“Earnings will be the driver of the market coming up,” said John Augustine, who helps manage $25 billion as chief market strategist at Cincinnati-based Fifth Third Bancorp. “It was a good start for Alcoa. I don’t expect the rest of the earnings season to surprise to the upside.”
Research In Motion Ltd. fell 5 percent to $7.29 as Chief Executive Officer Thorsten Heins struggled to reassure shareholders who gathered today at the company’s annual meeting. RIM has failed to keep up with Apple Inc. and Google Inc., and the release of its new BlackBerry 10 operating system -- a linchpin of its comeback plan -- has been delayed twice.
J.C. Penney Co. dropped 5.8 percent to $20.76. The company, which hired Apple Inc.’s retail chief to reinvent its strategy, fell after a Credit Suisse AG analyst said “poor messaging” and a slower consumer environment will impact the company’s second quarter.
MBIA Inc. plunged 9 percent to $9.66. The bond insurer said a regulator hasn’t decided whether to allow a unit that backed soured mortgage debt to make an interest payment on notes.
Joy Global Inc. tumbled 5.5 percent to $50.58, the lowest level since July 2010. Komatsu Ltd., the world’s second-biggest maker of dump trucks, has no plans to bid for Joy Global after studying the U.S. company, as there are few synergies to aid its foray into underground mining equipment.
For-profit college companies slumped, led by Bridgepoint Education Inc. after two analysts downgraded the company’s shares. A Bloomberg index of 13 for-profit college companies fell 3.2 percent. Bridgepoint tumbled 8.3 percent to $13.07, on top of a 34 percent slide yesterday after an accreditation application by its Ashford University unit was denied by a regional accreditor.
ASML Holding NV’s U.S. shares surged 8.5 percent to $52.57. Intel Corp., the largest semiconductor maker, agreed to invest as much as $4.1 billion in the Dutch company in an effort to shave two years from the time to adopt new production techniques.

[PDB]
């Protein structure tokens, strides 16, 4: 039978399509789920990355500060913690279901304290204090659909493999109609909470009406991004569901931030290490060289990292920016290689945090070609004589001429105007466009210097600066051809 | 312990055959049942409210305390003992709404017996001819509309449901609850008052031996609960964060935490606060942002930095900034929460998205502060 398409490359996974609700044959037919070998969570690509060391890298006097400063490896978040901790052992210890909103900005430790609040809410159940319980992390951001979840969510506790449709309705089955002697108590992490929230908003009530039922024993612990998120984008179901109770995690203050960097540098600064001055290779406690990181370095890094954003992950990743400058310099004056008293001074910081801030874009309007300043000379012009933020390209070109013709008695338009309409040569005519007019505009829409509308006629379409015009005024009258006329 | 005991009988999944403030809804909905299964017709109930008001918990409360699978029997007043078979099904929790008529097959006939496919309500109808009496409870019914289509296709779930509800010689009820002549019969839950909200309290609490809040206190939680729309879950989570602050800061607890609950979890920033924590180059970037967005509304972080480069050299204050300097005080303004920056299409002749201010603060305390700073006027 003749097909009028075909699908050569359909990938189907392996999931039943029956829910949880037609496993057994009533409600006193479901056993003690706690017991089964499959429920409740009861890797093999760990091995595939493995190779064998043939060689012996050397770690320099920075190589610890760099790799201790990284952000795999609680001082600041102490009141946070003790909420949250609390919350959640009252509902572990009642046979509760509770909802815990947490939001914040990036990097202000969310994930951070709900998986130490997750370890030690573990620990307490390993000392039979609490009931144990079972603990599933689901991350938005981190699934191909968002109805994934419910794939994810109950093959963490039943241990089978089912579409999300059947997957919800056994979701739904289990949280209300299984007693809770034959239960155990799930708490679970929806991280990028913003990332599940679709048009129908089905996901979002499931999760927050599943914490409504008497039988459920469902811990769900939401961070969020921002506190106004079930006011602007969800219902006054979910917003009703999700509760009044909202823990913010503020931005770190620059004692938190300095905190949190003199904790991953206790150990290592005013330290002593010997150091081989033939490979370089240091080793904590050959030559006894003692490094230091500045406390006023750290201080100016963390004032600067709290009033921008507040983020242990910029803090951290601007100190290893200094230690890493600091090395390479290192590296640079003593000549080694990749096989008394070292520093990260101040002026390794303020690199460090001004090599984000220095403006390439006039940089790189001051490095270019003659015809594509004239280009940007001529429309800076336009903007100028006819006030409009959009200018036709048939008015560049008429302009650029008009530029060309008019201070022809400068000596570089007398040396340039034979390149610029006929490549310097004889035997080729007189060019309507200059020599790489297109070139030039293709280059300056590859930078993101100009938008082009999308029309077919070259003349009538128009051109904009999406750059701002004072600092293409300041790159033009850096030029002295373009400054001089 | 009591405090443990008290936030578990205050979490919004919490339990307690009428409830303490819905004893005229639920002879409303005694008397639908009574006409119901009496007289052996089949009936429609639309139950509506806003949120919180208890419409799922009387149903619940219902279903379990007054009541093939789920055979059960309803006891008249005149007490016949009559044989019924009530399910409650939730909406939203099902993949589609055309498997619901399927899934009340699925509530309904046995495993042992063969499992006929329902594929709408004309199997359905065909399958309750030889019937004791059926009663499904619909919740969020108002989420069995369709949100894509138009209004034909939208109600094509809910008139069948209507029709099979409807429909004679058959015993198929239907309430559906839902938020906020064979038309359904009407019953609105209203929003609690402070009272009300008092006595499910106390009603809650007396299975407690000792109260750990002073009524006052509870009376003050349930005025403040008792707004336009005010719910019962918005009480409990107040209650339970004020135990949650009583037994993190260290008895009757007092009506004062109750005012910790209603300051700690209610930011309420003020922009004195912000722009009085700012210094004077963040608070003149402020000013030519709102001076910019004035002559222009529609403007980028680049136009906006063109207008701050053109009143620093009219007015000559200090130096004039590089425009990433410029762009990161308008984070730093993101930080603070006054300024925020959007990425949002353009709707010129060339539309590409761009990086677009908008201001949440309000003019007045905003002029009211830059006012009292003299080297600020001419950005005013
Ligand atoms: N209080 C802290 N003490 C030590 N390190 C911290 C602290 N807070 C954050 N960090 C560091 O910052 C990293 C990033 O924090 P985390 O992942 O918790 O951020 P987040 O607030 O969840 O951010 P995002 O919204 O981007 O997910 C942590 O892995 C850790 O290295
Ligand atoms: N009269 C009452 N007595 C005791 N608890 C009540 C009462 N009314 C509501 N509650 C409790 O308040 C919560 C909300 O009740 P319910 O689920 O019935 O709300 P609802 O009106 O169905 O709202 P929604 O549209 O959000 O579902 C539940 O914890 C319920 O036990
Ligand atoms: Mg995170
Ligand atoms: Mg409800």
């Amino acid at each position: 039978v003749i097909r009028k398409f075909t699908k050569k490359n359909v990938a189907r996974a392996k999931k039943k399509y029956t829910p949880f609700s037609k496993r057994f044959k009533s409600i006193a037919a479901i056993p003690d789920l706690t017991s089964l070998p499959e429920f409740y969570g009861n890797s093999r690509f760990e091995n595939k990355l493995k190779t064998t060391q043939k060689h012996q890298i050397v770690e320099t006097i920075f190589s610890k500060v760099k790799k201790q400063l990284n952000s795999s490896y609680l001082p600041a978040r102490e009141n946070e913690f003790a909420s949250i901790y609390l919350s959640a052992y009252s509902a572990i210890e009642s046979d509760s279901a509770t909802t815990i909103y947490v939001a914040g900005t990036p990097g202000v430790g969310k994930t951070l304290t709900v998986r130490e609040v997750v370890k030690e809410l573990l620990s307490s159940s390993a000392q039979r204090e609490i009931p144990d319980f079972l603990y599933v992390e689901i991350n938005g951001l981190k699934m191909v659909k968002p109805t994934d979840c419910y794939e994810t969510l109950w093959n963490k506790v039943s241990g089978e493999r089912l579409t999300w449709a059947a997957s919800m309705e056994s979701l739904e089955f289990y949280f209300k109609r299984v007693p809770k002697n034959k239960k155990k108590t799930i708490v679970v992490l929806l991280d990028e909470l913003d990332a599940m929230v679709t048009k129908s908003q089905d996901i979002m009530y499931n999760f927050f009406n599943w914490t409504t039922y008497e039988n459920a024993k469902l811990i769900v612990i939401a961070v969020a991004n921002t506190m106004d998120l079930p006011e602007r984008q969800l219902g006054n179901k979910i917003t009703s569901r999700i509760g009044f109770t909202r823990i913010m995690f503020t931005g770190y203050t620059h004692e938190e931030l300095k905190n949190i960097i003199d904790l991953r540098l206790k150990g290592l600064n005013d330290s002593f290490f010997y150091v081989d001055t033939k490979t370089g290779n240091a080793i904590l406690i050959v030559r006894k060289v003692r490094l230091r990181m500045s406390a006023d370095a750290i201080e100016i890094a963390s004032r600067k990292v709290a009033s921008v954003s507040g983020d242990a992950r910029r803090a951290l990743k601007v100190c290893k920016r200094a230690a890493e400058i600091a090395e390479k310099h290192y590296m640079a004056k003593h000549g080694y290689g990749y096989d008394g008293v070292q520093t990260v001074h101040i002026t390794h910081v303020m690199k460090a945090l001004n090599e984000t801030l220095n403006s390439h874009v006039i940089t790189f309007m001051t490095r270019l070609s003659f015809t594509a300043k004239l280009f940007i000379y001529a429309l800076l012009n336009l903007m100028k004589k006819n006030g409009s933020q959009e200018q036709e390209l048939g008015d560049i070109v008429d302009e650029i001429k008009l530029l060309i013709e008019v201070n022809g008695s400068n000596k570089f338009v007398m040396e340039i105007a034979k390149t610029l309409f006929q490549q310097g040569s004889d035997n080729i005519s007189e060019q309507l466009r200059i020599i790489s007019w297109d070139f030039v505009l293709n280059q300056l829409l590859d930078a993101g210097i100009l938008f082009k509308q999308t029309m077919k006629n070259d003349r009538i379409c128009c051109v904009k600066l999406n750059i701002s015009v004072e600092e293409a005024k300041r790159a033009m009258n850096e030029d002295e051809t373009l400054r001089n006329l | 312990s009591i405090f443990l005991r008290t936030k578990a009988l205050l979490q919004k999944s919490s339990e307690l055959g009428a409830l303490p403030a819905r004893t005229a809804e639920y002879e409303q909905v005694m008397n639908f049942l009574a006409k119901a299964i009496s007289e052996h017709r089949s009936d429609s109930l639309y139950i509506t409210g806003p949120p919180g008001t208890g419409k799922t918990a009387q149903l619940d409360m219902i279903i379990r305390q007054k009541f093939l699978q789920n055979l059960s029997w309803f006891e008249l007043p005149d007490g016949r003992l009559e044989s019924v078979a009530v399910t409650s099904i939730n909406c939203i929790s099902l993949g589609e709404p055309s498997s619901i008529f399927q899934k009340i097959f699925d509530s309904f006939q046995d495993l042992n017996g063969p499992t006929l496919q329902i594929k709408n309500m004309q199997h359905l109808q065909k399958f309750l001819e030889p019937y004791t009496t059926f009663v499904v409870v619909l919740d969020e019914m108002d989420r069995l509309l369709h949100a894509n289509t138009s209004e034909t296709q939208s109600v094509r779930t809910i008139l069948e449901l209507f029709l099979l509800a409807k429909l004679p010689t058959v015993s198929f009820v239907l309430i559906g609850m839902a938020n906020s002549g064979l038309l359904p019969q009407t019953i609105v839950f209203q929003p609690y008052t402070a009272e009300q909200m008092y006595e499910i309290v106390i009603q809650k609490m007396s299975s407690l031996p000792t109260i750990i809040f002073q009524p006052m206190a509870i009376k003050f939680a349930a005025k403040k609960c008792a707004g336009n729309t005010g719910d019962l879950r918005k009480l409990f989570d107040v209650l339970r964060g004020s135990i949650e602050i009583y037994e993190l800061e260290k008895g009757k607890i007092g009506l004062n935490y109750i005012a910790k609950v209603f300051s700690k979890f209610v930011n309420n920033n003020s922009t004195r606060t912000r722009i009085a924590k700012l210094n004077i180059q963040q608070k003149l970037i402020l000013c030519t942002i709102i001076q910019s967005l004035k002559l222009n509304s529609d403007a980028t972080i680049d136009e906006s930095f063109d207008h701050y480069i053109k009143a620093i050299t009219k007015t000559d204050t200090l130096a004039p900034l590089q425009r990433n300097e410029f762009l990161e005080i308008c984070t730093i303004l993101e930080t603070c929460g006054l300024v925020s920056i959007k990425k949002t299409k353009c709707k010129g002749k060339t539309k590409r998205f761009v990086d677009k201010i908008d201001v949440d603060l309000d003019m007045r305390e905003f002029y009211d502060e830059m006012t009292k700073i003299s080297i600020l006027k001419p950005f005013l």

Intel slumped 2.3 percent to $25.56.
Southwest Airlines Co. jumped 4.2 percent, the most in the S&P 500, to $9.63. The company was raised to buy from neutral at Sterne, Agee & Leach Inc. by equity analyst Jeffrey Kauffman. The 12-month share-price estimate is $15.
DuPont Co. added 0.4 percent to $47.65. The world’s largest producer of titanium dioxide said some reports overstated the “softness” in the market for the pigment used in paint.
Wolverine World Wide Inc. rallied 6.9 percent to $40.97. The owner of the Hush Puppies shoe brand advanced after reaffirming that full-year profit may top analysts’ estimates.
Reluctance among U.S. companies to push earnings estimates higher in the second quarter indicated the period’s results may be disappointing, according to Pierre Lapointe, Brockhouse & Cooper Inc.’s global macro strategist.
Only 19 companies made profit projections last month that beat analysts’ average estimate, according to data compiled by Bloomberg and summarized by Brockhouse in a July 5 report. The total was the lowest for any June since the figures were first compiled in 2000 and the second-lowest for any month after the 14 last September.
“Investors did not get many indications from companies on the strength of earnings,” Lapointe, who is based in Montreal, wrote with colleagues Alex Bellefleur and Frances Donald. “The risk is that we will get more earnings misses than usual.”